(TNS) — As state security officials mopped up ransomware that attacked Colorado Department of Transportation computers last week, malware struck again Thursday.
The original attack, a variant of the malicious SamSam ransomware, has morphed into something new and re-infected CDOT computers that had been cleaned, said Brandi Simmons, a spokeswoman for the state’s Office of Information Technology.
“We had 20 percent of the computers up and running when our security tools detected malicious activity. And sure enough, the variant of SamSam ransomware just keeps changing,” Simmons said. “The tools we have in place didn’t work. It’s ahead of our tools.”
The agency took 2,000 CDOT employee computers offline on Feb. 21 after discovering the SamSam variant had locked computer files and demanded bitcoin for their safe return. The state said it did not pay hackers a cent nor does it plan to. Only back-office and internal computer systems using Windows software were impacted. CDOT employees began using personal devices for email or accessing shared documents through Google. Critical transportation systems, like road alerts or CoTrip, were not affected.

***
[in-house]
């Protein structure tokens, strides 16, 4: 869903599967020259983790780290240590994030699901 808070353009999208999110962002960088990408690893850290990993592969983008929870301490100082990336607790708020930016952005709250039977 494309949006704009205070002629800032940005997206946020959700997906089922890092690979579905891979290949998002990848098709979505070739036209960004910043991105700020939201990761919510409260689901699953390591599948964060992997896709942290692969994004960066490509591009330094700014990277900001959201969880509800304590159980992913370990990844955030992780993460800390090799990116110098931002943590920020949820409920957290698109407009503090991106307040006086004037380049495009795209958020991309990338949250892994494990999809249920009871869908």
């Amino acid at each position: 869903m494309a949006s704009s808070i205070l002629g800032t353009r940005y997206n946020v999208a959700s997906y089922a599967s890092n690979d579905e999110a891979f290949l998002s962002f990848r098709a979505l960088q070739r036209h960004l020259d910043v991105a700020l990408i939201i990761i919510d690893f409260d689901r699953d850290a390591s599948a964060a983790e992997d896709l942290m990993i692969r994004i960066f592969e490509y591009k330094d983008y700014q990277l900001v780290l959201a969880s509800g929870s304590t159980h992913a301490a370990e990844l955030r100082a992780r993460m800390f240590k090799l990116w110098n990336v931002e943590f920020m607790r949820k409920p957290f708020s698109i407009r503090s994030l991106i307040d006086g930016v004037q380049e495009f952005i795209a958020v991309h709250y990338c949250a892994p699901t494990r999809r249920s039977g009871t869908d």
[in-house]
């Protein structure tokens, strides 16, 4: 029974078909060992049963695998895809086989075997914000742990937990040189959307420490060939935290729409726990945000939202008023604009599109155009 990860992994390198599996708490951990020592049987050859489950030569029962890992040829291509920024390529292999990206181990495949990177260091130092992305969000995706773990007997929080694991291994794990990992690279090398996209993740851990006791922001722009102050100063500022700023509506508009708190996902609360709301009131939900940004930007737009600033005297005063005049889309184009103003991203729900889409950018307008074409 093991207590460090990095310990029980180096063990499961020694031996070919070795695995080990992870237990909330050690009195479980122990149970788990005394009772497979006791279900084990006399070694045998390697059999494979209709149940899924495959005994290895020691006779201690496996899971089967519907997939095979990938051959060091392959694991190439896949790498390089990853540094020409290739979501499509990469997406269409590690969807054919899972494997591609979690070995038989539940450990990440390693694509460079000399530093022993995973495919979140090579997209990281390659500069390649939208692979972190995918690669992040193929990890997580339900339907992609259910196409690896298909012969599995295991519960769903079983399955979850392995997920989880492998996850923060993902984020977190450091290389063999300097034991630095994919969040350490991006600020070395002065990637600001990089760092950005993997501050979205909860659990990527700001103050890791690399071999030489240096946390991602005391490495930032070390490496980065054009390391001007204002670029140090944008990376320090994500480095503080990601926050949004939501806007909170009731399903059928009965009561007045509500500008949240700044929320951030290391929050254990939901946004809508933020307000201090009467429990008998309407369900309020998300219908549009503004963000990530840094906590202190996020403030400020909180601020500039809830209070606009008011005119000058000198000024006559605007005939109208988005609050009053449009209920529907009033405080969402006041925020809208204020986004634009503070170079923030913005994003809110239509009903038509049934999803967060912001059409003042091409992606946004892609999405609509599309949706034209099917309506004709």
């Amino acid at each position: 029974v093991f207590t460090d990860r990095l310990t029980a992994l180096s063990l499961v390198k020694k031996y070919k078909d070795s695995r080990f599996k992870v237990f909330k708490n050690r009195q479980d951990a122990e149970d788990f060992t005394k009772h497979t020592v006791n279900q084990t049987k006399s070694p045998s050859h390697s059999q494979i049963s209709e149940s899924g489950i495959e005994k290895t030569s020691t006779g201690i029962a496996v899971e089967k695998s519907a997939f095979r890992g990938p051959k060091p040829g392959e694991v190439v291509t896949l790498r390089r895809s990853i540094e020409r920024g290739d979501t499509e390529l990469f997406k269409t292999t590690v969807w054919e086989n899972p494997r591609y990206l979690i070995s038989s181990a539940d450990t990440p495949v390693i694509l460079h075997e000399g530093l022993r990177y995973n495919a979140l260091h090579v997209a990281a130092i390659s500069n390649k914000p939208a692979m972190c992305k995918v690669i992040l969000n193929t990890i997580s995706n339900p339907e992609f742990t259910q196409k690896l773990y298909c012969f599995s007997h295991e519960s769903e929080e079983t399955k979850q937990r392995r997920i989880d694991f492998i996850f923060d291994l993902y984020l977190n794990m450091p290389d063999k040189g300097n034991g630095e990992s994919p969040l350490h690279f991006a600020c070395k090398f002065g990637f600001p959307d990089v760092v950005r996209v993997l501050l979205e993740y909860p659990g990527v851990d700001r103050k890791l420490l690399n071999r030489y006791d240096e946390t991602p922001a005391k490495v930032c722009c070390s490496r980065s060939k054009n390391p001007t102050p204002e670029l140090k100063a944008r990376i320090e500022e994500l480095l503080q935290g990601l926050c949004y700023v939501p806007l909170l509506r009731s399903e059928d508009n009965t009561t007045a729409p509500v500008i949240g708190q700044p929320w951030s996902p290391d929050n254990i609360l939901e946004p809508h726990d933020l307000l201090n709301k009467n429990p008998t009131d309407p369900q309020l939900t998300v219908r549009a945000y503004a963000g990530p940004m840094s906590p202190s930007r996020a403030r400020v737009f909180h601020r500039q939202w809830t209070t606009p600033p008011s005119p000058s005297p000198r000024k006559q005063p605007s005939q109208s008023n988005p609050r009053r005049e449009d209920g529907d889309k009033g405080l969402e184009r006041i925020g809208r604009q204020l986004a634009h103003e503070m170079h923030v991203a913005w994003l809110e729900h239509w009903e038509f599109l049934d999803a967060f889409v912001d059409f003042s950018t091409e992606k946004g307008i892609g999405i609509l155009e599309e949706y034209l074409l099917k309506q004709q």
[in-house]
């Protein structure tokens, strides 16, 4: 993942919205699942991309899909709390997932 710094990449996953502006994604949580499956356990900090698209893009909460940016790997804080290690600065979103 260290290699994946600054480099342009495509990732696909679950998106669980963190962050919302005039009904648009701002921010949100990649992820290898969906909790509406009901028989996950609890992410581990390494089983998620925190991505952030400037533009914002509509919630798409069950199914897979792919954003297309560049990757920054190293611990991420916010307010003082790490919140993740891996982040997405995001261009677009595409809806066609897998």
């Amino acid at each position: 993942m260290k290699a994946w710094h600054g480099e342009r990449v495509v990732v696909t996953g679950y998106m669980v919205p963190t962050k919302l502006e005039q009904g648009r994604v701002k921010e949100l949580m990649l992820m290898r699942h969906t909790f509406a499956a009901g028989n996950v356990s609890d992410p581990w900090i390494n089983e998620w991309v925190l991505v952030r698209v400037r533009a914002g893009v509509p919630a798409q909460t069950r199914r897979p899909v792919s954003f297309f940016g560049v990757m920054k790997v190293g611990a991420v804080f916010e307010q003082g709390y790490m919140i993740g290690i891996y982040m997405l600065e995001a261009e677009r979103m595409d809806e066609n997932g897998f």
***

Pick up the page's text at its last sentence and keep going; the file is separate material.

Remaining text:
Simmons said security officials continue to work around the clock to contain the new variant and recover damaged files. The agencies have reached out to other security companies and are also getting help from the FBI and the National Guard. Several dozen OIT employees and an unknown number of CDOT workers are working on the SamSam issue.
SamSam ransomware has been infecting computers in government, healthcare and other industries since 2015. SamSam wormed its way into some hospital computer systems because of a misconfigured web server or, more recently, through a vendor’s username and password. Security researchers with Cisco’s Talos reported in January that the new SamSam variant had so far collected 30.4 bitcoin, or about $325,217.
To minimize an attack by malware or ransomware, computer users should keep all their software updated, avoid phishing emails and maintain strong passwords.
Updated at 8:54 p.m.: This story was updated to clarify that Brandi Simmons, with the Office of Information Technology, said several dozen OIT employees are working on the problem. She did not have information on the number of CDOT employees working on recovery.
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